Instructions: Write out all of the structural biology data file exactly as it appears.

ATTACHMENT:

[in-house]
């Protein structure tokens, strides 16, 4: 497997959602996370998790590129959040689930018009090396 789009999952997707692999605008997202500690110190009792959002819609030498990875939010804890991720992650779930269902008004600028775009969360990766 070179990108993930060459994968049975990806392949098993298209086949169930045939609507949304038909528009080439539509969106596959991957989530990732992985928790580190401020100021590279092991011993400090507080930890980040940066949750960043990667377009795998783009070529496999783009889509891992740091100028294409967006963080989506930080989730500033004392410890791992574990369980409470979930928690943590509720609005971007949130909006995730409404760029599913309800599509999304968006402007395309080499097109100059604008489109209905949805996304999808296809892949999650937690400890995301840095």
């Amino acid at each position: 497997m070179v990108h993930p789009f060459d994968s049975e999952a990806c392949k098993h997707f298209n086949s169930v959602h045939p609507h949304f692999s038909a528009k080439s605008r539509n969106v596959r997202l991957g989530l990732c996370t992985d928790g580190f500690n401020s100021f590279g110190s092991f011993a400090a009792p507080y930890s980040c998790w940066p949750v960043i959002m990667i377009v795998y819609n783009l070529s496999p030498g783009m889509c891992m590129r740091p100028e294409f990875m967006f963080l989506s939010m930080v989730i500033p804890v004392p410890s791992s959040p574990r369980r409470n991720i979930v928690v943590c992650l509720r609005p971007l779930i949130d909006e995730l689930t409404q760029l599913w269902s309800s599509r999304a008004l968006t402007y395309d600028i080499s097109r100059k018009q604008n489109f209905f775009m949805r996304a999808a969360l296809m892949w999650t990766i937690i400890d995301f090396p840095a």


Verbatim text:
[in-house]
């Protein structure tokens, strides 16, 4: 497997959602996370998790590129959040689930018009090396 789009999952997707692999605008997202500690110190009792959002819609030498990875939010804890991720992650779930269902008004600028775009969360990766 070179990108993930060459994968049975990806392949098993298209086949169930045939609507949304038909528009080439539509969106596959991957989530990732992985928790580190401020100021590279092991011993400090507080930890980040940066949750960043990667377009795998783009070529496999783009889509891992740091100028294409967006963080989506930080989730500033004392410890791992574990369980409470979930928690943590509720609005971007949130909006995730409404760029599913309800599509999304968006402007395309080499097109100059604008489109209905949805996304999808296809892949999650937690400890995301840095």
């Amino acid at each position: 497997m070179v990108h993930p789009f060459d994968s049975e999952a990806c392949k098993h997707f298209n086949s169930v959602h045939p609507h949304f692999s038909a528009k080439s605008r539509n969106v596959r997202l991957g989530l990732c996370t992985d928790g580190f500690n401020s100021f590279g110190s092991f011993a400090a009792p507080y930890s980040c998790w940066p949750v960043i959002m990667i377009v795998y819609n783009l070529s496999p030498g783009m889509c891992m590129r740091p100028e294409f990875m967006f963080l989506s939010m930080v989730i500033p804890v004392p410890s791992s959040p574990r369980r409470n991720i979930v928690v943590c992650l509720r609005p971007l779930i949130d909006e995730l689930t409404q760029l599913w269902s309800s599509r999304a008004l968006t402007y395309d600028i080499s097109r100059k018009q604008n489109f209905f775009m949805r996304a999808a969360l296809m892949w999650t990766i937690i400890d995301f090396p840095a």